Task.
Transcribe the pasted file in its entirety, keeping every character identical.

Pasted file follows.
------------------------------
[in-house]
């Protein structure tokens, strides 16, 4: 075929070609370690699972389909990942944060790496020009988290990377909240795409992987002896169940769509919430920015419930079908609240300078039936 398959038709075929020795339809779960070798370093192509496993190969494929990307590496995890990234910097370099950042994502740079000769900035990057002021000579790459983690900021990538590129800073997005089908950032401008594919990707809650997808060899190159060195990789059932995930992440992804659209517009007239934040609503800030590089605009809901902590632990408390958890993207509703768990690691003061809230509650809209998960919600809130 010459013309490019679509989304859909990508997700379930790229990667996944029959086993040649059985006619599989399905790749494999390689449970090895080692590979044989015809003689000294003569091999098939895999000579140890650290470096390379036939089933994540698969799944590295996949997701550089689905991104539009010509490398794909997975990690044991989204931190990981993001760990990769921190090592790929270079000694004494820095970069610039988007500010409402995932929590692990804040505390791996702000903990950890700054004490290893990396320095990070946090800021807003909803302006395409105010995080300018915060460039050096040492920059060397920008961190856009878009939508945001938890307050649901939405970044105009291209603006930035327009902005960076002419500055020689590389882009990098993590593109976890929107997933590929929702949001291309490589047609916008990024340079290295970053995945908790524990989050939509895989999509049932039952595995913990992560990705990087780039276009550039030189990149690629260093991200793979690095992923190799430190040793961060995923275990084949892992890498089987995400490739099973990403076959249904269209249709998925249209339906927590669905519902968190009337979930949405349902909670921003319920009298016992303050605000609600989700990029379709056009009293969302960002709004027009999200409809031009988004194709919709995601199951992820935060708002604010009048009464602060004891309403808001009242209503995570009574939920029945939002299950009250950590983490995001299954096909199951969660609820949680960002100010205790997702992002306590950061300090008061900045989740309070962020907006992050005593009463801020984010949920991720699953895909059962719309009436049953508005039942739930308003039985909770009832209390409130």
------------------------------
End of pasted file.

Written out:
[in-house]
């Protein structure tokens, strides 16, 4: 075929070609370690699972389909990942944060790496020009988290990377909240795409992987002896169940769509919430920015419930079908609240300078039936 398959038709075929020795339809779960070798370093192509496993190969494929990307590496995890990234910097370099950042994502740079000769900035990057002021000579790459983690900021990538590129800073997005089908950032401008594919990707809650997808060899190159060195990789059932995930992440992804659209517009007239934040609503800030590089605009809901902590632990408390958890993207509703768990690691003061809230509650809209998960919600809130 010459013309490019679509989304859909990508997700379930790229990667996944029959086993040649059985006619599989399905790749494999390689449970090895080692590979044989015809003689000294003569091999098939895999000579140890650290470096390379036939089933994540698969799944590295996949997701550089689905991104539009010509490398794909997975990690044991989204931190990981993001760990990769921190090592790929270079000694004494820095970069610039988007500010409402995932929590692990804040505390791996702000903990950890700054004490290893990396320095990070946090800021807003909803302006395409105010995080300018915060460039050096040492920059060397920008961190856009878009939508945001938890307050649901939405970044105009291209603006930035327009902005960076002419500055020689590389882009990098993590593109976890929107997933590929929702949001291309490589047609916008990024340079290295970053995945908790524990989050939509895989999509049932039952595995913990992560990705990087780039276009550039030189990149690629260093991200793979690095992923190799430190040793961060995923275990084949892992890498089987995400490739099973990403076959249904269209249709998925249209339906927590669905519902968190009337979930949405349902909670921003319920009298016992303050605000609600989700990029379709056009009293969302960002709004027009999200409809031009988004194709919709995601199951992820935060708002604010009048009464602060004891309403808001009242209503995570009574939920029945939002299950009250950590983490995001299954096909199951969660609820949680960002100010205790997702992002306590950061300090008061900045989740309070962020907006992050005593009463801020984010949920991720699953895909059962719309009436049953508005039942739930308003039985909770009832209390409130």